Of course, as with any other Pokémon game, you can battle and trade with other players, as well, either through local play or online. As with most Nintendo Switch games at this point, using the online features requires a paid Nintendo Switch Online subscription.
The similarity in the games’ titles is for more than just name recognition — Pokémon: Let’s Go and Pokémon Go are integrated, providing a richer experience in both games for those willing to put in the time. The Pokémon you’ve earned in Go can be sent to the Go Park complex in Let’s Go, which can hold up to 1,000 monsters across 20 separate parks. For some reason, you’re required to catch these monsters again before you can use them.
You’ll want to think twice before doing this with all your Pokémon Go catches, however, as you cannot send them back to the mobile game once they’re on the Switch. Moreover, presumably to keep the Go-playing field on an even level, you cannot send Pokémon first caught in Let’s Go to your phone at all.
If you buy the optional Poké Ball Plus accessory, you can also use this to interact with both games. Aside from being a controller for Let’s Go, it can store one of your Pokémon for when you go for a walk, and it originally comes with Mew — the only way to get the monster. If you want to use it with Pokémon Go, instead, it also functions as a Pokémon Go Plus accessory, so you can be alerted to nearby monsters without having to look at your phone all the time.
Despite primarily focusing on the original 151 Pokémon and their Alolan forms, there is at least one new Pokémon coming to Let’s Go. Introduced initially as a mysterious sighting in Pokémon Go, “Meltan” is a steel-type Pokémon that resembles a hex nut sitting on top of a silver Ditto’s body. The Pokémon will be able to use electric-type attacks, and you’ll need to use Pokémon Go in order to use it in Let’s Go, though the exact way this is done isn’t clear yet.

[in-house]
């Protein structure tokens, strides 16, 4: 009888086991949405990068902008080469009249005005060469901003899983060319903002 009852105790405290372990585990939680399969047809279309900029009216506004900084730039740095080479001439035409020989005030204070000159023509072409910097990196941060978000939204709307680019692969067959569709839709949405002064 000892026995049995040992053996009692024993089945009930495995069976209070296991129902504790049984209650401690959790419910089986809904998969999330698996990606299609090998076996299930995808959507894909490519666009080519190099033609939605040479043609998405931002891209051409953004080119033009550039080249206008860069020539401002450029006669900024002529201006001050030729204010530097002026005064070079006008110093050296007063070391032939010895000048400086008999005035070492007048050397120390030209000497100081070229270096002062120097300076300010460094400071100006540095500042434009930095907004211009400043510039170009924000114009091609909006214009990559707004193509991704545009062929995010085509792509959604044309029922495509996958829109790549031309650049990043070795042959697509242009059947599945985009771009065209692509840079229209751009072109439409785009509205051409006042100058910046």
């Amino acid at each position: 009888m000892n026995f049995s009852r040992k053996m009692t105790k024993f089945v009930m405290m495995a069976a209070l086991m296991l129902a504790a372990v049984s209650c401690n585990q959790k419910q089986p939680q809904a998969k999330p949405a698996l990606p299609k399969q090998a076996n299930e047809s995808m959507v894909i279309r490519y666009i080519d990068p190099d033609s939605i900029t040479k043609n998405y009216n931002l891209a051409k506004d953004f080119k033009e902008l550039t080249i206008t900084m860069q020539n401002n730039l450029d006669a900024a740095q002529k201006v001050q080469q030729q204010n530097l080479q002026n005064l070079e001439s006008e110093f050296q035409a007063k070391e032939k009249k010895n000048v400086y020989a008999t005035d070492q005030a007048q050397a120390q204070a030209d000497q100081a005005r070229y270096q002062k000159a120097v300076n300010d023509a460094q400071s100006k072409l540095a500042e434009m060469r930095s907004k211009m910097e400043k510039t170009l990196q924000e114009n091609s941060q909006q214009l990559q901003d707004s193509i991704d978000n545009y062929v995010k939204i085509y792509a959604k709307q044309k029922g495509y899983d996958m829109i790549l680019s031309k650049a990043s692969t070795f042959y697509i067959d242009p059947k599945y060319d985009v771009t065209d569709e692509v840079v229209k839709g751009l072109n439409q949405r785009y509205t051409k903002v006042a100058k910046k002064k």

As with the handheld games, Pokémon: Let’s Go comes in two different versions: Let’s Go, Pikachu! and Let’s Go, Eevee! They’re nearly identical, but there are a few differences that could sway your purchasing decision one way or the other.
The Pokémon in the title of the game you purchase will follow you around instead of appearing inside a Poké Ball, similar to how Pikachu acted in Yellow. However, this Pokémon can still be found in the other version of the game.
Not all original Pokémon can be found in both versions, however. Oddish, Sandshrew, and Growlithe are exclusive to Let’s Go, Pikachu! while Bellsprout, Meowth, and Vulpix can only be found in Let’s Go, Eevee!, so you’ll need to do some trading to get them all.
You will have a few other unique features in the two games, as well. Exclusive moves and “secret techniques” give you more options in battle and exploration, and “partner powers” also give you an edge during tough trainer battles.
And did we mention that you can give your partner Pokémon different hairstyles, for some reason? Yes, as you pet your Pokémon, you can choose to change the way their hair looks. If you have ever wanted to give Eevee bangs, please seek help, but you can do it in Let’s Go, Eevee!
Pokémon: Let’s Go releases exclusively for Nintendo Switch on November 16.
Alongside the standard versions of Let’s Go, Pikachu! and Let’s Go, Eevee! two special editions also containing a Poké Ball Plus are available for pre-order now, and will set you back $100. If you order them directly from The Pokémon Company, you will get a keychain plush of either Pikachu or Eevee, as well.
If you don’t own a Nintendo Switch yet, a. The bundle contains a digital copy of the game, a Poké Ball Plus, and a specially themed Switch console and dock. The dock and console both contain images of the two Pokémon, while the Joy-Con controllers are colored yellow and brown. The same console and dock are included regardless of the version you purchase.